Kevin Henkes. Picture Books Kevin Henkes Mouse Books

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Transcript of Kevin Henkes. Picture Books Kevin Henkes Mouse Books

  • Slide 1
  • Kevin Henkes
  • Slide 2
  • Picture Books
  • Slide 3
  • Kevin Henkes Mouse Books
  • Slide 4
  • Kevin Henkes Novels
  • Slide 5
  • About The Author Kevin Henkes was born in 1960 in Racine, Wisconsin. Throughout his childhood, he and his family visited the local public library. Inspired by illustrators such as Crockett Johnson and Garth Williams, Henkes decided at an early age that he would be an artist, and enjoyed frequent visits to the nearby art museum. His high school teacher encouraged his writing that immediately gave Henkes the idea for his future career. Henkes' first picture book, drafted while he was still in high school, was accepted for publication when Henkes was just 19, an art major at the University of Wisconsin. Since then, he has worked steadily, writing and illustrating more than 15 picture books that have won him a devoted audience as well as considerable critical acclaim. Owen was named a Caldecott Honor Book, one of many awards and citations Henkes has received. In 2004, Henkes won another Newbery Honor for Olive's Ocean. In addition to his self-illustrated picture books, Henkes has written picture books that others have illustrated, and a number of novels for young readers. He lives with his wife and children in Madison, Wisconsin.
  • Slide 6
  • Books and Awards All Alone (1981) Clean Enough (1982) Bailey Goes Camping (1985) Grandpa & Bo (1986) and the Council of Wisconsin Writers Picture Book Award. A Weekend with Wendell (1986) and Children's Choices 1987. Once Around the Block (1987) Library of Congress Best Books of the Year.Library of Congress Sheila Rae, the Brave (1987) Chester's Way (1988) and the ALA Notable Children's Books 1988.ALA Notable Children's Books Jessica (1989) Shhhh (1989) Julius, the Baby of the World (1990) Winner of the ALA Notable Children's Books 1990, Booklist Editors Choice 1990Booklist Editors Choice Chrysanthemum (1991) Chrysanthemum Owen (1993) The Biggest Boy (1995) Good-Bye Curtis (1995) Lilly's Purple Plastic Purse (1996) Circle Dogs (1998) Charlotte Zolotow Award: Highly Commended 1999.Charlotte Zolotow Award Oh! (2000) Wemberly Worried - Winner of the ALA Notable Children's Book 2000, Parenting Magazine Reading Magic Award 2000, Publishers Weekly Best Children's Books 2001, School Library Journal Best Children's Books 2001Parenting MagazinePublishers Weekly Olive's Ocean (2004) Newbery Honor Book Olive's OceanNewbery Honor Book Kitten's First Full Moon (2005) Kitten's First Full Moon Lilly's Big Day (2006) A Good Day (2007) Bird Lake Moon (2008) Birds (2009) Old Bear (2009) My Garden (2010) Little White Rabbit (2011) Junonia (2011)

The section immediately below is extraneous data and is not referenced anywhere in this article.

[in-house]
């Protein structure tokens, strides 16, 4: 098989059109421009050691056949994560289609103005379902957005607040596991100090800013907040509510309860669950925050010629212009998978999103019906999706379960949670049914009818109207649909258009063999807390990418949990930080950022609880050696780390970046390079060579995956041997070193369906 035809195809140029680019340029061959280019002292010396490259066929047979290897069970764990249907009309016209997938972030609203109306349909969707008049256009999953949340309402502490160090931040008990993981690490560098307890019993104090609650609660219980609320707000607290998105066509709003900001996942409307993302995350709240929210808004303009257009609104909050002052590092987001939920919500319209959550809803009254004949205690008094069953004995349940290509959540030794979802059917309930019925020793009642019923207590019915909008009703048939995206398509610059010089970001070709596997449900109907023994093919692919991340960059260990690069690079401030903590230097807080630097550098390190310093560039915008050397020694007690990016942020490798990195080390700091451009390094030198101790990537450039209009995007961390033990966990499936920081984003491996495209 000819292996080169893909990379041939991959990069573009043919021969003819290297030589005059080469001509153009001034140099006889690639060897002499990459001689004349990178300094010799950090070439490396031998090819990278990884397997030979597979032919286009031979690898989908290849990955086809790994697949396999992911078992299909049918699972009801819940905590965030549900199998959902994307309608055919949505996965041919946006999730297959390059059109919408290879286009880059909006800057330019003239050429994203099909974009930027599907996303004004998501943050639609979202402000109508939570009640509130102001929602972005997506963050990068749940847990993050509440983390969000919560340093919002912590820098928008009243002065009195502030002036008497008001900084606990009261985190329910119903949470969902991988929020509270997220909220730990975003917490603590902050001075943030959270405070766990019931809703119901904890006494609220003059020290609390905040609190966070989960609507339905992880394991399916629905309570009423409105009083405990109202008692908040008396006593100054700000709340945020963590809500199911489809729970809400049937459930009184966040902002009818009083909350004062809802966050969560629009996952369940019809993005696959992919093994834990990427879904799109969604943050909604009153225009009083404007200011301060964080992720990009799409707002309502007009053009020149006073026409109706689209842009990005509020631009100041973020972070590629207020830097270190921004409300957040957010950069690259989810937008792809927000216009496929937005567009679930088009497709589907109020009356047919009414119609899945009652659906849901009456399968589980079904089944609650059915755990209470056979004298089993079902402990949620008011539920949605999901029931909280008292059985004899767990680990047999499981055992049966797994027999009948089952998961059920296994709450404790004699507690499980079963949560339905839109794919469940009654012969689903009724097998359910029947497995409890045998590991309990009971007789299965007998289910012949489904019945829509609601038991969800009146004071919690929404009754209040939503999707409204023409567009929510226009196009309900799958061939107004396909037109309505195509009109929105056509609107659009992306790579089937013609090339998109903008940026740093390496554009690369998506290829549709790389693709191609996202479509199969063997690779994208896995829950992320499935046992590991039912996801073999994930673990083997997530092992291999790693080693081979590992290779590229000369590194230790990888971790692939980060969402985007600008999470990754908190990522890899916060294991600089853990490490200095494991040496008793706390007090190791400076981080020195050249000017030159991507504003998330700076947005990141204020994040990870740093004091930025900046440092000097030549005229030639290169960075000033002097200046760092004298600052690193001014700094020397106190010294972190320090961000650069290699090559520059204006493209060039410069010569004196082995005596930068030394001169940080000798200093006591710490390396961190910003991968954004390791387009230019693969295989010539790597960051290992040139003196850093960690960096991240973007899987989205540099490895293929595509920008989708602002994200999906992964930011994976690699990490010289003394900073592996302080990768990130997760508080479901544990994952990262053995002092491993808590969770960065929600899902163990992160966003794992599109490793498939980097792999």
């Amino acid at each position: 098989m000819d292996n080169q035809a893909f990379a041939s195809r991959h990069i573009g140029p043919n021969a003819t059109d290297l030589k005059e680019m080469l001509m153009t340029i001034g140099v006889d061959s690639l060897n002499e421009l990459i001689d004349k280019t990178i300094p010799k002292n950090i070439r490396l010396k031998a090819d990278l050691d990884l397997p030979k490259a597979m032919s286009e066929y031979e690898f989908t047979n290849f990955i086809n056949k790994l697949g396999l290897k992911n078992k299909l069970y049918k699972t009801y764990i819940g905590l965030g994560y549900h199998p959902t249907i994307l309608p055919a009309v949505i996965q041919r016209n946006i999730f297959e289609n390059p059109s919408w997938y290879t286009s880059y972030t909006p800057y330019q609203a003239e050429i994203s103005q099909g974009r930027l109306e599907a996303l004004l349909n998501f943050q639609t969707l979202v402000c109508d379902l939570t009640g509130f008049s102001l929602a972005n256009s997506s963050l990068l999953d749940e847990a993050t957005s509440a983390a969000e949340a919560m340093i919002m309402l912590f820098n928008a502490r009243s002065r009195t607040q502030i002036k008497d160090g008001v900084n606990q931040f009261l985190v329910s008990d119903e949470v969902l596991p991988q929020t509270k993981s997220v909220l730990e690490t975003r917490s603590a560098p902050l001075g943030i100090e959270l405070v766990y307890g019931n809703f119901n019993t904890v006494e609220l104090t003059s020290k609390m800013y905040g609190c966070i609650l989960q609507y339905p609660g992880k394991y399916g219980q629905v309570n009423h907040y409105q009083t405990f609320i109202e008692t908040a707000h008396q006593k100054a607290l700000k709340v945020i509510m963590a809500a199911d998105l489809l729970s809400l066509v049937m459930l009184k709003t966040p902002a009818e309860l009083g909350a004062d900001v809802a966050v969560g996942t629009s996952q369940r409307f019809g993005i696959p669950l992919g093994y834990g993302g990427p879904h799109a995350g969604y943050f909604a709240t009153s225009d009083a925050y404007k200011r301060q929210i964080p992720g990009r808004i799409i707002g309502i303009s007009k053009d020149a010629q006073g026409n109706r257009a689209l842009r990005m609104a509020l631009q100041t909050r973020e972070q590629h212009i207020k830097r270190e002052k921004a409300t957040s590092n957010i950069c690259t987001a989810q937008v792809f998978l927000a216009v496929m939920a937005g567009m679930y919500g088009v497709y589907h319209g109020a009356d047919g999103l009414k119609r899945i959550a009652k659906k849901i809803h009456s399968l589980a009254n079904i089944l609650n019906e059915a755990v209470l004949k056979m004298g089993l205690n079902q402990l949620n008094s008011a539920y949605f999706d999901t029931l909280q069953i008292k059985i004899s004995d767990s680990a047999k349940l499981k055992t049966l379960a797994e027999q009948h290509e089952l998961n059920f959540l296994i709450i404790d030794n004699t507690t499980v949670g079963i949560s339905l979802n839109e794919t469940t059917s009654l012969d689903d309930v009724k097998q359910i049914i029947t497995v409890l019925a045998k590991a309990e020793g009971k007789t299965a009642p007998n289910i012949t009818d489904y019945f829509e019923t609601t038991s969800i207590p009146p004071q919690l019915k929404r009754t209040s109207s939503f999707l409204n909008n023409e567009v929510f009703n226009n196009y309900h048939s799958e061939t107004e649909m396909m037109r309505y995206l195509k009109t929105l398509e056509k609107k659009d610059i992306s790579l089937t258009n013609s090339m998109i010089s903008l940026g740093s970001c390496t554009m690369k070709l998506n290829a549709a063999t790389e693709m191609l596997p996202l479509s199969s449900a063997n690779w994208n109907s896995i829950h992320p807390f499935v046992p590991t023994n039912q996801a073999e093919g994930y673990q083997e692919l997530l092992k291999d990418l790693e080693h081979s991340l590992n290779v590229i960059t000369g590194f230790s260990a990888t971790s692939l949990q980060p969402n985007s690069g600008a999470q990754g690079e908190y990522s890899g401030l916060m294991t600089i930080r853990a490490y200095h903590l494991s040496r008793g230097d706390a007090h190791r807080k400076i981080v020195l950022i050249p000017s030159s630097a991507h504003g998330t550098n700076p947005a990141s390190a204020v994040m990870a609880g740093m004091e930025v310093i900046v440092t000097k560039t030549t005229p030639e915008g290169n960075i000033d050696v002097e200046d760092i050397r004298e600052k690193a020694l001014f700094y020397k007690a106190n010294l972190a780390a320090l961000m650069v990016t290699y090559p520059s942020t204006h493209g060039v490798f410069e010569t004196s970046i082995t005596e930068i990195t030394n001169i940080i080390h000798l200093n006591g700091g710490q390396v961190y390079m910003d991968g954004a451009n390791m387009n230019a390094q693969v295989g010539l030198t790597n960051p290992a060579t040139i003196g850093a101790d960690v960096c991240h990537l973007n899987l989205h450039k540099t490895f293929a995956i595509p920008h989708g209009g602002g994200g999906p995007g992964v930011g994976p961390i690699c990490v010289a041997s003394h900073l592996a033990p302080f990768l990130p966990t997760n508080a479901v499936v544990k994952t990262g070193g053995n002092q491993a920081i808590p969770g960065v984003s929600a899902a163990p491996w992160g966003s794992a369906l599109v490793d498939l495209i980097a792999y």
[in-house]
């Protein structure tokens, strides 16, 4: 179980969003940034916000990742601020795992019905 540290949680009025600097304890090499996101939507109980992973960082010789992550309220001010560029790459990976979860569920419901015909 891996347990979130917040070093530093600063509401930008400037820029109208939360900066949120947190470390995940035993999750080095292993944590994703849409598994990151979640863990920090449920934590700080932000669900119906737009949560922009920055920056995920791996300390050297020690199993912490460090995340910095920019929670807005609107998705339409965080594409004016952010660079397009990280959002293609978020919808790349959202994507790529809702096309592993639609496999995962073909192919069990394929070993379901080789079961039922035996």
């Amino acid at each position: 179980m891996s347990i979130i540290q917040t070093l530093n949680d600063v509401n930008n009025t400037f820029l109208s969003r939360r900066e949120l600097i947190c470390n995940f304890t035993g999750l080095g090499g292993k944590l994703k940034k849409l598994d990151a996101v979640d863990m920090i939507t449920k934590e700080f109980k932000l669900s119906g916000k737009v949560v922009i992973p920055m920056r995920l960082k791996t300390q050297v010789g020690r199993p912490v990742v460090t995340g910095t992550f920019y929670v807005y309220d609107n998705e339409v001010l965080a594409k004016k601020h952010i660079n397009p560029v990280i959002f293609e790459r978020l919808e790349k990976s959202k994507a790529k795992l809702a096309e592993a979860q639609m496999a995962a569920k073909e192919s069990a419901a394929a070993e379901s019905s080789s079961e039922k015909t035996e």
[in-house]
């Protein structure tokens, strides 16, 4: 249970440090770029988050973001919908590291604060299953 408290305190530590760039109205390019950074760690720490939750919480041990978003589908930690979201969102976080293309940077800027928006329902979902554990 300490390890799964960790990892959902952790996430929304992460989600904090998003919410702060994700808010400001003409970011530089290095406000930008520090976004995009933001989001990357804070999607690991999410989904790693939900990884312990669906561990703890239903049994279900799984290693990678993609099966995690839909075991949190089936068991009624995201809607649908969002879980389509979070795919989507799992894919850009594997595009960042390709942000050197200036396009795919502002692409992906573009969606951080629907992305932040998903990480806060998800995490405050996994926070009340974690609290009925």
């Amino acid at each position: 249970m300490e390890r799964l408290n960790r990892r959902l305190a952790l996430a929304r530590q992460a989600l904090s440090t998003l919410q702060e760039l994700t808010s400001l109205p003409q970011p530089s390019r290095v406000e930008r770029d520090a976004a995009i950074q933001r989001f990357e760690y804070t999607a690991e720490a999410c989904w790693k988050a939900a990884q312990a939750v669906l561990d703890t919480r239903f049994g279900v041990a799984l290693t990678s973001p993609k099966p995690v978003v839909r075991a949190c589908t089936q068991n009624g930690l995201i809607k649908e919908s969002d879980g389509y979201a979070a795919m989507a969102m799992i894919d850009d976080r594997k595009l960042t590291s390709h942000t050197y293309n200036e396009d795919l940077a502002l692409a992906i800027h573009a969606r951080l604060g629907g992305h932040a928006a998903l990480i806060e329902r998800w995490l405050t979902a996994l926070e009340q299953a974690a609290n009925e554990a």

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  • Books and Awards Chester's Way (1988):ALA Notable Children's Books 1988.ALA Notable Children's Books Julius, the Baby of the World (1990): Winner of the ALA Notable Children's Books 1990, Booklist Editors Choice 1990Booklist Editors Choice Chrysanthemum (1991) Chrysanthemum Wemberly Worried - Winner of the ALA Notable Children's Book 2000, Parenting Magazine Reading Magic Award 2000, Publishers Weekly Best Children's Books 2001, School Library Journal Best Children's Books 2001Parenting MagazinePublishers Weekly Lilly's Purple Plastic Purse (1996) These five books we have chosen to reflect on for this author study.
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  • Mouse Books Henkes's style has evolved over the years to include more humor, more whimsy and a lot more mice. Though he began illustrating his picture books with realistic drawings of children, he's since developed a recurring cast of mouse characters rendered in a more cartoon-like style -- though with a range of expressions that make the spirited Lilly, anxious Wemberly, fearless Sheila Rae and sensitive Chrysanthemum into highly believable heroines. Owen, the story of a little mouse who isn't ready to give up his tattered security blanket, won a Caldecott Honor Medal for its winsome watercolor-and-ink illustrations. Many of Henkes's mouse books deal with such common childhood ordeals as starting school, being teased and getting lost. As a grown-up, Henkes is able to translate difficult childhood transitions into stories that are both honest and reassuring. In a review of Chrysanthemum, Kirkus Reviews noted: "Henkes's language and humor are impeccably fresh, his cozy illustrations sensitive and funny, his little asides to adults an unobtrusive delight."
  • Slide 9